According to a report by the National Student Clearinghouse Research Center, post-secondary enrollment dropped by 603,000. Among all institutions, community colleges absorbed 79% of this decline. The figures are staggering, and it underscores the need to return to in-person learning.
Simply re-opening classrooms, however, is not a viable strategy. The area’s K-12 schools are discovering this right now, as COVID-19 cases begin to emerge. The K-6 population is largely unvaccinated and is unlikely to become vaccine-eligible before the end of the year. According to county health authorities, about 60% of vaccine-eligible persons ages 12-16 have received vaccines.
It’s actually a good estimator for what will happen at the community college, where 100% of the population is vaccine-eligible, but a large segment of the population remains unvaccinated. The “super-spreader” potential for the weekend’s football games has not yet fully registered. UM is not requiring visitors to its stadium to be vaccinated. EMU played away this weekend (Wisconsin), but they played at home the weekend before.
It’s kind of ironic because both UM and EMU used their athletic facilities to host ongoing vaccination clinics over the spring and summer.
The only way to get back to in-person learning is to require COVID-19 vaccinations for campus activities, including classes. St. Clair County Community College appears to be the only community college in the state with a vaccine mandate right now. (I suspect this will change shortly.) Most of Michigan’s two-year colleges require masks on campus and strongly recommend vaccination.
Pursuing a mask-only strategy virtually guarantees that any remaining in-person classes will convert to online or virtual classes during the semester. WCC has already converted a significant number of its in-person classes to online or virtual delivery. Most of the late-start courses on the schedule are virtual or online.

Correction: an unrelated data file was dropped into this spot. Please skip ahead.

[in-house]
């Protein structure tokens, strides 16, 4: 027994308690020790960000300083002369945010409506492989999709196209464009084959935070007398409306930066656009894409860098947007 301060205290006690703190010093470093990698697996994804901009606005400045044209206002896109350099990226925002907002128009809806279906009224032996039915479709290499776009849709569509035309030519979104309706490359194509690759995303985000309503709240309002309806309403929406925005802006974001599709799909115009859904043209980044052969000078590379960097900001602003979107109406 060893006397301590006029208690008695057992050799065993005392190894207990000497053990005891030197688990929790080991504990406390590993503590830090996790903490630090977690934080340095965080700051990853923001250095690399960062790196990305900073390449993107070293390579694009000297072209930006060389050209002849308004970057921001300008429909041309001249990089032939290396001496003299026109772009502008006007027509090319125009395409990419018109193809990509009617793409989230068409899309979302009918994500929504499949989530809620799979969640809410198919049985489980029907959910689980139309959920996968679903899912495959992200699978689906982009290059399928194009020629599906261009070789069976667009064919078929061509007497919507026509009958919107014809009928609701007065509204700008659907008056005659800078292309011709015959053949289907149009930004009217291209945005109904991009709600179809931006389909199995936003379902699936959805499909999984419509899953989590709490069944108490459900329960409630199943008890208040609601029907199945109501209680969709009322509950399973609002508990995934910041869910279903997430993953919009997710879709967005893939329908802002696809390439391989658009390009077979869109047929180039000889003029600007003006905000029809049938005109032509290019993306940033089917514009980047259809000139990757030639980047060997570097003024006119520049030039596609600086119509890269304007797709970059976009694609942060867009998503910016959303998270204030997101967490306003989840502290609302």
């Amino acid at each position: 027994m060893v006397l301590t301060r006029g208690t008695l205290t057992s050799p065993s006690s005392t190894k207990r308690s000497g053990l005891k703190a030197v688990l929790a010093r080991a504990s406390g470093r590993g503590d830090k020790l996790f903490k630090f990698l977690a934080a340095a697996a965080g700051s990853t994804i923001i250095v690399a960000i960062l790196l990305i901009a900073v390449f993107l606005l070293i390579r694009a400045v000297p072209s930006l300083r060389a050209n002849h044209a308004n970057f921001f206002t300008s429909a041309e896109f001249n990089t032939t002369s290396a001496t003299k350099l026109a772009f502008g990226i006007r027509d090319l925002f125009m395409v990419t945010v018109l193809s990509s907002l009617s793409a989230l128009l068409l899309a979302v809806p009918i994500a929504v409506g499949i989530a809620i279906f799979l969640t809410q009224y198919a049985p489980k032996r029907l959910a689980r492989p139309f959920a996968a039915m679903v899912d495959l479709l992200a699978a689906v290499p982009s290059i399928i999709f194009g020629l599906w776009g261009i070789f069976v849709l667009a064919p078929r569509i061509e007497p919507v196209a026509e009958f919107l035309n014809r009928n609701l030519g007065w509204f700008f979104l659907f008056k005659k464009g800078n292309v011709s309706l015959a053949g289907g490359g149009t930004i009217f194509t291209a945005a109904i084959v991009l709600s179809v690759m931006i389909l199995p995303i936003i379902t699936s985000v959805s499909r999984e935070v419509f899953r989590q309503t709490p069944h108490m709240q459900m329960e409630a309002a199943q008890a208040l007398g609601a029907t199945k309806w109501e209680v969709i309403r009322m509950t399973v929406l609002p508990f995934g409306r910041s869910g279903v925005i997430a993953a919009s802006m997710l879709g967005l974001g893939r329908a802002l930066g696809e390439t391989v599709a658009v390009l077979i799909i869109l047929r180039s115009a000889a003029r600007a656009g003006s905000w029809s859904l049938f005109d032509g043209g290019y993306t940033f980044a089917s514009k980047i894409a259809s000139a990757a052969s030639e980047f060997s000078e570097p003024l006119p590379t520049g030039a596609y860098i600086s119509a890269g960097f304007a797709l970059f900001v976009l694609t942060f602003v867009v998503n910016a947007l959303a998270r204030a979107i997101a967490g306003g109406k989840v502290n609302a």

COVID-19 jeopardizes safety of in-person learning
Worse than that, every day on campus holds the potential to be a super-spreader event for faculty, staff and students. Currently, COVID-19 has a 2.2% death rate in Michigan. That virtually guarantees that someone who contracts COVID-19 on campus will die as a result. Recent infection data show that between 20%-33% of COVID-19 patients develop ‘long-haul” COVID symptoms that will persist for months (or maybe years) after the initial infection has subsided. For these unfortunate folks, COVID-19 infection can produce permanent damage to the lungs, brain and central nervous system.
In whose second-floor office is it worth it to conduct in-person classes under these circumstances? The only way to do in-person anything is by mandating the vaccine for in-person participants. Vaccination not only reduces the transmission rate, but also the severity of any breakthrough cases, and significantly reduces the risk of developing long-haul COVID-19 symptoms.
If the Board of Trustees is naïve enough to approve $330,000 in Wi-Fi network equipment upgrades that were ridiculously justified as a “life and safety issue”, why the hell doesn’t a vaccine-preventable disease that actually kills people warrant a vaccine mandate?
Photo Credit: Christiaan Colen, via Flickr